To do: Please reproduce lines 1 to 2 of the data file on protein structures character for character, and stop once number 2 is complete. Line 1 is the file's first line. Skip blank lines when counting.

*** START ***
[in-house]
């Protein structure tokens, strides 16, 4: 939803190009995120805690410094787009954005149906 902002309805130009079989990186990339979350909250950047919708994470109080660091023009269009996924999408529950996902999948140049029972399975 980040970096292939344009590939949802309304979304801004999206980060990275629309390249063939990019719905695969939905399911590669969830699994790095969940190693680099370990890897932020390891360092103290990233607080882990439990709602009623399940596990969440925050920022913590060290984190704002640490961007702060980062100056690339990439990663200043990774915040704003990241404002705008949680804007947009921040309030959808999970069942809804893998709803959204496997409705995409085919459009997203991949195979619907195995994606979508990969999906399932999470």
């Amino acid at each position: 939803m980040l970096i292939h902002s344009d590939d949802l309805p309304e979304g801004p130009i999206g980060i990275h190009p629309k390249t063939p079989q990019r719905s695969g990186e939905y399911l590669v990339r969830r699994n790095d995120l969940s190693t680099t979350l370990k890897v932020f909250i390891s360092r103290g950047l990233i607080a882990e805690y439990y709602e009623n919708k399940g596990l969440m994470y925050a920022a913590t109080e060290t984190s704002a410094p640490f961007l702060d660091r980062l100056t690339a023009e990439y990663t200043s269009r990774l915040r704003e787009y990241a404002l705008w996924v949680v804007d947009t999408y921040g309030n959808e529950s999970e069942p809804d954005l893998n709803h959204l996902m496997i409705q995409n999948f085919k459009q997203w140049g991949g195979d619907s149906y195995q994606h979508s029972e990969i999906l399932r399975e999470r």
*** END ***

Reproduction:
[in-house]
């Protein structure tokens, strides 16, 4: 939803190009995120805690410094787009954005149906 902002309805130009079989990186990339979350909250950047919708994470109080660091023009269009996924999408529950996902999948140049029972399975 980040970096292939344009590939949802309304979304801004999206980060990275629309390249063939990019719905695969939905399911590669969830699994790095969940190693680099370990890897932020390891360092103290990233607080882990439990709602009623399940596990969440925050920022913590060290984190704002640490961007702060980062100056690339990439990663200043990774915040704003990241404002705008949680804007947009921040309030959808999970069942809804893998709803959204496997409705995409085919459009997203991949195979619907195995994606979508990969999906399932999470």